Add the fact that people are being poisoned by the very systems used to sustain their lives it’s interesting anybody is still willing to live in southern California. Nuclear plants emit radiation and spent radio active fuel must be disposed of some how. Coal-fired power plants spew hundreds of tons of toxins into the air. And add all the chemicals necessary to operate and maintain these various systems. The town of Hinkley, California had its drinking water contaminated by a chemical compound used to prevent scaling and rust in water cooling towers used at the re-pressurization stations along the natural gas pipeline. The contaminated drinking water was suspected for a number of illnesses such as cancer, birth defects, and organ failure. But like the monkey in the trap American society has too much vested in these vast, mega distribution systems to rethink the process.

Every other species on this planet would be smart enough to migrate to an area more conducive to their needs. No one but the human feel that they have the right, the technology, and the resources to redefine the environment in an attempt to artificially improve what nature has provided. When the air becomes foul we just buy more technology and dupe people into thinking everything is fine and particulates are within federally mandated guidelines. Federally mandated guideline are set by industrial entities that originally created the pollution problem in the first place. Corporations lobby the Congress to have the federal regulations set so much in their favor that any fines that are imposed are relatively paltry compared to profits. A lot of people perpetually profit at the expense of the public. People in the public know this and they know it’s unfair yet they continue because they’re caught in their individual monkey traps.

When water becomes scarce animals migrate. When there’s too much water animals move out the way. They may not completely and fully understand the process but that’s not important. What is important is that they stay in tune with their nature and live in harmony with their environment. Man is the only animal that has the arrogance to think he can bend nature to his will. And sadly it’s true. Man will bend nature to fit his needs and desires. But when nature gets tired of being bent and snaps back and slaps the shit out of somebody in the process they’ll be a whole lot of stunned people standing around looking all hurt and foolish.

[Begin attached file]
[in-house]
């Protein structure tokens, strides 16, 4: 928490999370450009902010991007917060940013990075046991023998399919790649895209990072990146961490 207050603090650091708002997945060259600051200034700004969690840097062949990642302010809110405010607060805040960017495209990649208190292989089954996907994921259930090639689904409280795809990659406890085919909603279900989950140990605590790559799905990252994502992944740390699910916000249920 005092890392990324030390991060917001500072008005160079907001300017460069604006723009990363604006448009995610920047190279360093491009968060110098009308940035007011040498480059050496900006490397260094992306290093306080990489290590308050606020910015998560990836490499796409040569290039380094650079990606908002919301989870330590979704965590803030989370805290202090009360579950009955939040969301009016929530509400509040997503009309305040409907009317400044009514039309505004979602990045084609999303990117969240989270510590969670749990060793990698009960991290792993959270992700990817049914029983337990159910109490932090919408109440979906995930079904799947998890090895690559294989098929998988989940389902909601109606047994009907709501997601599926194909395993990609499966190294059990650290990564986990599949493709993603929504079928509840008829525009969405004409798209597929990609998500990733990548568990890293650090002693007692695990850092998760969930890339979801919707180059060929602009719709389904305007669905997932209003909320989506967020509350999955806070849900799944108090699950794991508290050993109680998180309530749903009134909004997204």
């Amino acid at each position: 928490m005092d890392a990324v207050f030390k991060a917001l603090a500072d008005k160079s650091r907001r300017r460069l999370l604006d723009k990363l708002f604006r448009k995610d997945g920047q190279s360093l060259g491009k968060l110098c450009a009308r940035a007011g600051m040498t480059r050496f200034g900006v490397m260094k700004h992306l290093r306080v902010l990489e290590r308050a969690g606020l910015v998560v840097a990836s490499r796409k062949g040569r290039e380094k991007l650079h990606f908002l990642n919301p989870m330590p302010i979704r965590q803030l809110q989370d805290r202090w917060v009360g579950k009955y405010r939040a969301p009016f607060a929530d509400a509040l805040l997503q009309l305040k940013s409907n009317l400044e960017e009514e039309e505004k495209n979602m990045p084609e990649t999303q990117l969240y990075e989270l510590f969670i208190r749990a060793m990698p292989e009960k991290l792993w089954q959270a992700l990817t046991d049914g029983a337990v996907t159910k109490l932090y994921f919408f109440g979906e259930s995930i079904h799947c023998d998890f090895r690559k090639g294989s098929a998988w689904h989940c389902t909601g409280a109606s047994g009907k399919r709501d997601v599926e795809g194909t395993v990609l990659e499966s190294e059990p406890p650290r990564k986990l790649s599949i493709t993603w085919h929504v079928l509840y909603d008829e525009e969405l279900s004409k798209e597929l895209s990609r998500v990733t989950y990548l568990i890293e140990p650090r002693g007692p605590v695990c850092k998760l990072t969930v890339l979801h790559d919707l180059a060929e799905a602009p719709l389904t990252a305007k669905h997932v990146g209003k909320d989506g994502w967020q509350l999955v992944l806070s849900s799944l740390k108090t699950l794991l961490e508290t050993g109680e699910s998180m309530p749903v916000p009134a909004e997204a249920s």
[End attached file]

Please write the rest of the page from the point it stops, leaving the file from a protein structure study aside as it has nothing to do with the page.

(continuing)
Man will build a wall around a lake on top of a hill, build all kinds of houses and businesses around it, and then act all astonished and dumbfounded when the day comes that the lake breaks through the wall. You see these people on the television news after a disaster saying something stupid like god is punishing them. God never told anybody to live there. I can imagine god looking down from heaven and saying to himself didn’t they see that big ass lake of water at the top of that hill?

The day is coming when the Edmonston Pumping Plant will stop working. The day is coming when there won’t be any water, electricity, natural gas, food, clothing, building materials, or anything else coming from hundreds of miles away into Los Angeles or any other metropolitan area that can’t support itself. People will panic and ask god why is he punishing them. I can only imagine what god will say.

Sunday, April 22, 2007 - Posted by | Black Community, Black Culture, Black Men, Black People, Faith, God, Ifa, Orisa, Philosophy, Spirituality

No comments yet.

Leave a Reply

Fill in your details below or click an icon to log in: Logo

You are commenting using your account. Log Out /  Change )

Google+ photo

You are commenting using your Google+ account. Log Out /  Change )

Twitter picture

You are commenting using your Twitter account. Log Out /  Change )

Facebook photo

You are commenting using your Facebook account. Log Out /  Change )


Connecting to %s

%d bloggers like this: